You can contact him at –



Self-doubt grips us all.

My job is to provide advice. I spend my time figuring out the best way to get shit done, to become more disciplined, to get in shape, to boost testosterone levels, and so forth.

Of course, there are thoughts running through my mind telling me that no one will listen to what I have to say or that I’m not worthy of giving advice in the first place.

We all have self-doubt.

Here are 5 things you need to understand if you’re going to overcome it, put yourself out there, and take action on the things you need to take action on to live a good, flourishing life.

1. Understand that it’s a lie

Self-Doubt isn’t true. It’s not a voice of reality, but a voice of weakness and deceit. That voice telling you that you’re not good enough or that you’re unworthy isn’t true, and you need to recognize it.

When the voice starts up, as it begins to rationalize and tear you down, call it out. It’s a liar, and it’s the last voice you should be listening to.

2. Write down a logical conclusion – not your fear

Alright, so you’re about to attempt something, to put yourself out there in a big way, and that little voice is telling you that you’re not going to succeed because you’re not good enough.

You know that you are good enough, but you’re still not convinced.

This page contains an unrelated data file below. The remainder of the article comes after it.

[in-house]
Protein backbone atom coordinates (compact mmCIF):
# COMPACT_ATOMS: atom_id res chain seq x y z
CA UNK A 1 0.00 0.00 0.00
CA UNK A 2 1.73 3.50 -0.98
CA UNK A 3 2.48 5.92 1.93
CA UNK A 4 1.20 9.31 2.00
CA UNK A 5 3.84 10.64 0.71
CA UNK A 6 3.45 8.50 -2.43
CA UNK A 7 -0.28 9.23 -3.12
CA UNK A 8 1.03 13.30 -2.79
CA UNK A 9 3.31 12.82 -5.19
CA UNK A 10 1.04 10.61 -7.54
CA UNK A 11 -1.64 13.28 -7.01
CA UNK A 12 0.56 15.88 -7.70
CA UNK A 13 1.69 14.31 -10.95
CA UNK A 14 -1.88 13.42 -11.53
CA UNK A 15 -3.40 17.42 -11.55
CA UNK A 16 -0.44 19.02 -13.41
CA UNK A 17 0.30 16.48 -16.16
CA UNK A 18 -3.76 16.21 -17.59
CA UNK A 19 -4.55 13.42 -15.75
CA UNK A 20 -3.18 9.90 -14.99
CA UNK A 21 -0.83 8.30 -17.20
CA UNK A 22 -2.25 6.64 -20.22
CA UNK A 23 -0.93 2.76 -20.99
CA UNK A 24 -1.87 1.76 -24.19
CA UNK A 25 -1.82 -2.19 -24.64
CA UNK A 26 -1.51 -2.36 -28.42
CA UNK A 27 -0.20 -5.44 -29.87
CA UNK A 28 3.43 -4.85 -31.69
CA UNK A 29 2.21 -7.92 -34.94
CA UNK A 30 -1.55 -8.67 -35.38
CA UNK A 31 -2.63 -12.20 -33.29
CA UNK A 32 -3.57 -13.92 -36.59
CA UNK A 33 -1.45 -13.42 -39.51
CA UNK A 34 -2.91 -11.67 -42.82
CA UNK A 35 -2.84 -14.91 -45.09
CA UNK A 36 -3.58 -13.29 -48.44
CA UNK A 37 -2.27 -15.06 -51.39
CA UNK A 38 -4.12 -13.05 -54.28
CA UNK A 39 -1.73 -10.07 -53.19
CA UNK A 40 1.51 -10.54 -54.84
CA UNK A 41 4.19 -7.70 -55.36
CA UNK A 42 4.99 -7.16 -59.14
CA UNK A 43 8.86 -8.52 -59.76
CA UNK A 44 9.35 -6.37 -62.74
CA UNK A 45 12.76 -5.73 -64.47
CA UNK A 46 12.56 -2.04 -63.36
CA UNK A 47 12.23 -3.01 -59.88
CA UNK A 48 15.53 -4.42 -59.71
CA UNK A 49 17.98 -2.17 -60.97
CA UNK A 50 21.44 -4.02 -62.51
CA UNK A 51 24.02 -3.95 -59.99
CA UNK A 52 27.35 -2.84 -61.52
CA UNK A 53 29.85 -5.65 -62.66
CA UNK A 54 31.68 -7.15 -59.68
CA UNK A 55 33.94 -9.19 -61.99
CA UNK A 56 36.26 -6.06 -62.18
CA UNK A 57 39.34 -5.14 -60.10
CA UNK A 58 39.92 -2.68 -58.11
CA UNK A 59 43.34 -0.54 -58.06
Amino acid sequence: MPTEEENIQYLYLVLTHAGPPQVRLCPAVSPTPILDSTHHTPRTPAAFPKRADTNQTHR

So, write down the worst thing that can happen, and then think about whether or not it’s really that bad.

Let’s say you’re going to throw a live event. You book the room. You put the invite out. The worst thing that can happen is that no one shows up. Not a single human.

Do you really care?

It’ll suck, yes, but you’ll live to fight another day. It’s not the end of the world. It’s never the end of the world.

Now, is that really likely? Probably not. Your worst fear rarely is. And when you write it down, it’s not even that scary.

3. Write down the worst case scenario

Now, use your imagination.

What’s this deepest, darkest fear you’re worrying about?

Forget logic. Write down this illogical conclusion that’s preventing you from taking action.

Writing it down will show you how stupid it is.

4. Solve the source of the doubt – man up and get better

The best way to overcome self-doubt is to simply get better. Practice. Improve. Win.

Self-doubt is a lie. Yet, the only way to truly overcome it is to prove it wrong.

Work harder. Create a practice routine. Make more money. Win more battles. Do whatever you need to do to show yourself that you’re worthy. The more you win, the less self doubt you’ll have.

5. Understand that people don’t care, they’re not watching you, their opinions don’t matter.

Sometimes self-doubt is rooted not in our fear that we’re inadequate, but in our fear of what others will think, say, or do.

Fuck em.

They’re so insignificant to who you want to become and what you’re trying to do that they really don’t deserve your time, energy, or thoughts.